5 questions with… professor of astronomy, astrophysicist Stacy McGaugh

stacy_28Jun13_cropStacy McGaugh joined the faculty at Case Western Reserve University in 2012—a career move that was a long time coming for him and his family. For the previous 14 years, McGaugh commuted on a weekly basis between College Park, Md., and Cleveland. He worked as in the Department of Astronomy at the University of Maryland, while his wife, Anne, worked as a professor of history at John Carroll University.

Throughout the years, McGaugh got the weekly commute down to a science. Once he knew his semester teaching schedule, he scoured the Internet for sales, buying blocks of tickets at a time. He also became a good judge of seasonal weather patterns, making it easier to decide if flying or driving for six hours was a better option.

This analytical, scientific approach to any and all of life’s problems began at an early age.

“I was always interested in how things worked,” McGaugh said. “I had a natural curiosity and read a lot as a kid. I always wanted to know.”

That curiosity (and hard work) earned him a bachelor’s degree in physics from Massachusetts Institute of Technology. There, he began observing the night sky, piquing his interest in astronomy.

After starting graduate school in physics at Princeton University, McGaugh decided to instead pursue a career in astronomy. He and his wife headed to the University of Michigan, where they both earned post-doctoral degrees in their respective fields.

His career then took him across the earth, to the Institute of Astronomy at Cambridge University, the Department of Terrestrial Magnetism at the Carnegie Institution of Washington, Rutgers University and the University of Maryland.

McGaugh’s research interests include: low surface brightness galaxies, tests of dark matter and alternate hypotheses, galaxy formation and evolution, and measurements of cosmological parameters.

His major focus is on low surface brightness galaxies, which are like spiral galaxies except their stars are thinly spread out.

“I’m interested in galaxies and how they came to be the way they are,” McGaugh said. “Low surface brightness galaxies interest me because they are hard to discover. The study of these galaxies has been revealing because they shed light on theories of galaxy formation in evolution.”

McGaugh’s research led him to discover that Freeman’s Law, which states that spiral galaxies all have the same surface brightness, was a selection effect: the brightest galaxies are the easiest to see.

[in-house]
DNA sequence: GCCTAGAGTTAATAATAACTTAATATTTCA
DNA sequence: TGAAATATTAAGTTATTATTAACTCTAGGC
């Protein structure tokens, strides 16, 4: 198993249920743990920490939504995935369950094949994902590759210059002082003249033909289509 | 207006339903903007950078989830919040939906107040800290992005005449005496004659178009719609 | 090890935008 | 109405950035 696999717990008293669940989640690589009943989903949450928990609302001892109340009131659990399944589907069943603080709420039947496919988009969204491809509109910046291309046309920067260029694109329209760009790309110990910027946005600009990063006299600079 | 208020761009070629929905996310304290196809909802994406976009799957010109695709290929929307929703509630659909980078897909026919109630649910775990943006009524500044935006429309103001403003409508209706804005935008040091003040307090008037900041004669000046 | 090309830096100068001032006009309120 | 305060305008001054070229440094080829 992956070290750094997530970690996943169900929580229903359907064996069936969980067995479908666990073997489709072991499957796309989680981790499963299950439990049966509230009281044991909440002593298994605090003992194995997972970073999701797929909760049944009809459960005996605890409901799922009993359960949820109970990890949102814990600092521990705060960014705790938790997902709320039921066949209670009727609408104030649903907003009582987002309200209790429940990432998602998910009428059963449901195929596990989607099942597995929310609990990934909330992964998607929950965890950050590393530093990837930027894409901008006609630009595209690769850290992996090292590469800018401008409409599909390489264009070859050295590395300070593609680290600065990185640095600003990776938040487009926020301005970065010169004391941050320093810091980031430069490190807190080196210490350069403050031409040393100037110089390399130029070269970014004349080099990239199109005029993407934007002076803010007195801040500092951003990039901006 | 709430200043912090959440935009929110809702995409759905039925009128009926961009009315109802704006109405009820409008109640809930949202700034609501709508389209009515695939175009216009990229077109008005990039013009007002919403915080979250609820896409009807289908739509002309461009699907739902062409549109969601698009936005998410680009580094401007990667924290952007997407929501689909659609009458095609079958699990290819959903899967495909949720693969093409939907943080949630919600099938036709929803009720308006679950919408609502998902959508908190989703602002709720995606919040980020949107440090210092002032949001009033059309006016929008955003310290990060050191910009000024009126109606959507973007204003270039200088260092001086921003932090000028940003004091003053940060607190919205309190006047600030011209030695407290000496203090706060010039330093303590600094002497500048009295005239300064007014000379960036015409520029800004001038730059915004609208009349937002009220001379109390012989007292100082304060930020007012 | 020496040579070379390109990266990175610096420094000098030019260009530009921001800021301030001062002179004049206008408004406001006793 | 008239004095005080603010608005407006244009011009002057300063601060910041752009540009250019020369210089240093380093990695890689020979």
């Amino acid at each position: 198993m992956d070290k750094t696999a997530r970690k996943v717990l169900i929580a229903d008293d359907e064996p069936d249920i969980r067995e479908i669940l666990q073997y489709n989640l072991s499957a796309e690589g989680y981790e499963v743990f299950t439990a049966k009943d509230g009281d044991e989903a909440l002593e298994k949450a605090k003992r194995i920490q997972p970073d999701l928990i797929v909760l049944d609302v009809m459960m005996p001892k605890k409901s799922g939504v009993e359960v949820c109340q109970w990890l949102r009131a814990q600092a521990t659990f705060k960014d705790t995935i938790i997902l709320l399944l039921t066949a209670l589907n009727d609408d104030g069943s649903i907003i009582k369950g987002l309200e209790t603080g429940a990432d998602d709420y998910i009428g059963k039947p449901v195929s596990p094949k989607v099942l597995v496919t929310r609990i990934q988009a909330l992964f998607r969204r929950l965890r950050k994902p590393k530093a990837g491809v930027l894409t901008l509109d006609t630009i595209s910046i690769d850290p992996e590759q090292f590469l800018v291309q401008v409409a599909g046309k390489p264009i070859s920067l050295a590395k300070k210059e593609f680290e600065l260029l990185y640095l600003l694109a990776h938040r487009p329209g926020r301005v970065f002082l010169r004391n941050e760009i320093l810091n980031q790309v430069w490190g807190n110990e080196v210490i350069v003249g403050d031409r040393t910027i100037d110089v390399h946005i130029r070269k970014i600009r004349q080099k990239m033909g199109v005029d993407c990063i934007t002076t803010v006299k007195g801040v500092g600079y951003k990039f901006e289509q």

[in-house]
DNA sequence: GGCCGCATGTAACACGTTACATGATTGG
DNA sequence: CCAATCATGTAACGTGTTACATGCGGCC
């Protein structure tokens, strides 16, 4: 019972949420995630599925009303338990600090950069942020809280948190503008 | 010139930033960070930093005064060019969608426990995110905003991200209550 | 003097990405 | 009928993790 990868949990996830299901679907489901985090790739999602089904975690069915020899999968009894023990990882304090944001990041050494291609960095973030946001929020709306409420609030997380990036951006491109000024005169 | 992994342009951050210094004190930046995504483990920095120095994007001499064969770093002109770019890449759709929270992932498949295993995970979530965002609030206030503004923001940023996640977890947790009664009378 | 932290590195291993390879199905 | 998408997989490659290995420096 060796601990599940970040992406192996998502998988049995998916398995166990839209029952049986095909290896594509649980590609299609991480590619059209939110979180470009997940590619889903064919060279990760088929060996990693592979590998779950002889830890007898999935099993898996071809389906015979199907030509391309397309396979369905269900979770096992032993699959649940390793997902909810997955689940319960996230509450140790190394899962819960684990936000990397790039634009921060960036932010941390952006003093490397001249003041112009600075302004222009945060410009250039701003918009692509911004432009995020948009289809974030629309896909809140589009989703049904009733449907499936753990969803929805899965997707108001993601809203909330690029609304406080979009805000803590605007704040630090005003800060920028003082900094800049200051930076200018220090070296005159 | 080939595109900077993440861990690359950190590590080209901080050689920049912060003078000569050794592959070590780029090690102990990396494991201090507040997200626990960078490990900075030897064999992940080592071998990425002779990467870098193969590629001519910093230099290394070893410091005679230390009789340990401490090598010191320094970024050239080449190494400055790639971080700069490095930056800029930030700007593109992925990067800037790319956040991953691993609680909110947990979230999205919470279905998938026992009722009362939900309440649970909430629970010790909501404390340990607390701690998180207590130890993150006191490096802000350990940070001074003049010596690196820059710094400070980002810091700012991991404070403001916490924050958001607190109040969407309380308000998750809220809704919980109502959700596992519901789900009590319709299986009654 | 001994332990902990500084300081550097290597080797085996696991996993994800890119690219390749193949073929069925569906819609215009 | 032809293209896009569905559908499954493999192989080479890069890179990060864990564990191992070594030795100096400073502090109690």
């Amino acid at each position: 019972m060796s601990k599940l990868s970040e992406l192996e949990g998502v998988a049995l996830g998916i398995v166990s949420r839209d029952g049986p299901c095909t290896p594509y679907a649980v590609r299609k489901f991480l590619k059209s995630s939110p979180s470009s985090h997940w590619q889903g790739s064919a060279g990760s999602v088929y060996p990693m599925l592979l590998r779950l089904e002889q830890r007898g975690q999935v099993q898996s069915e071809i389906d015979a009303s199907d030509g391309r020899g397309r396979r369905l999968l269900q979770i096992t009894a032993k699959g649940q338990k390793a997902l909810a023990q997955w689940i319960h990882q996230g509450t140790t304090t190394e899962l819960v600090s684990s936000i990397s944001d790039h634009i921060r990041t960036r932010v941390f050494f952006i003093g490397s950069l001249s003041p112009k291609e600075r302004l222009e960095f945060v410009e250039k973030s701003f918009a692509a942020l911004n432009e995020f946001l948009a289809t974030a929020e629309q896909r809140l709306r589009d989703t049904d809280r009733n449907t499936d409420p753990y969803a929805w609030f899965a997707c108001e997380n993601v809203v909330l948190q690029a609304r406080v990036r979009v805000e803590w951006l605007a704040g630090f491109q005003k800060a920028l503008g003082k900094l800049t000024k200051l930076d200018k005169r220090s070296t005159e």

“I was studying all these low surface brightness galaxies that weren’t suppose to exist,” he said. “That there was a simple explanation was a satisfying realization.”

Some of McGaugh’s more controversial research pertains to the topic of dark matter. He’s worked closely with Mordehai Milgrom, the father of the alternative hypothesis to dark matter, Modified Newtonian Dynamics (MOND). MOND says that Newton’s force law must be tweaked at low acceleration—11 orders of magnitude lower than what is felt on the surface of the Earth. Acceleration above that threshold is linearly proportional to the force of gravity—as Newton’s law says—but below the threshold, it is not. At these tiny accelerations, the modified force law resolves the mass discrepancy.

Using this alternative hypothesis, McGaugh and Milgrom were able predict the velocity dispersions of stars within newly discovered dwarf galaxies prior to the measurement of this quantity.

In addition to his research, McGaugh also teaches a SAGES seminar titled “Perspectives on the Cosmos: From the Ancient Philosophers to Modern Science.” McGaugh’s willingness to challenge the status quo in academia is displayed throughout the course.

“The course is a great way for students to demonstrate their critical-thinking skills,” he said. “Also, is teaches them how to reason given the evidence at hand and gives them a sense of skepticism.”

Learn more about the astrophysicist in this week’s five questions.

1. Facebook or Twitter?
Twitter. I started a Twitter account to keep track of my daughter, but it’s actually a valuable way of keeping up on things and also good way of keeping people up with what you’re doing.

2. What is your favorite building on campus and why?
I have several. I like the Sears Building because that is where my office is located. I also like Adelbert Hall and the architecture of the older buildings. I also like to look at the Peter B. Lewis building.

3. What is your favorite vacation spot?
My favorite vacation spot is Lake Michigan. For the last 15 years my family and other family friends have rented a vacation house each summer.

4. What is one of your hidden talents?
My hidden talent is playing softball—specifically roaming center field. I was a good Little League player as a kid and still play at Forest Hills Park with some former and current members of the faculty.

5. What is your favorite thing about Case Western Reserve?
My favorite part about Case Western Reserve is the people.  My colleagues, especially here in the Department of Astronomy, the students and, in general, all of the people affiliated with the university.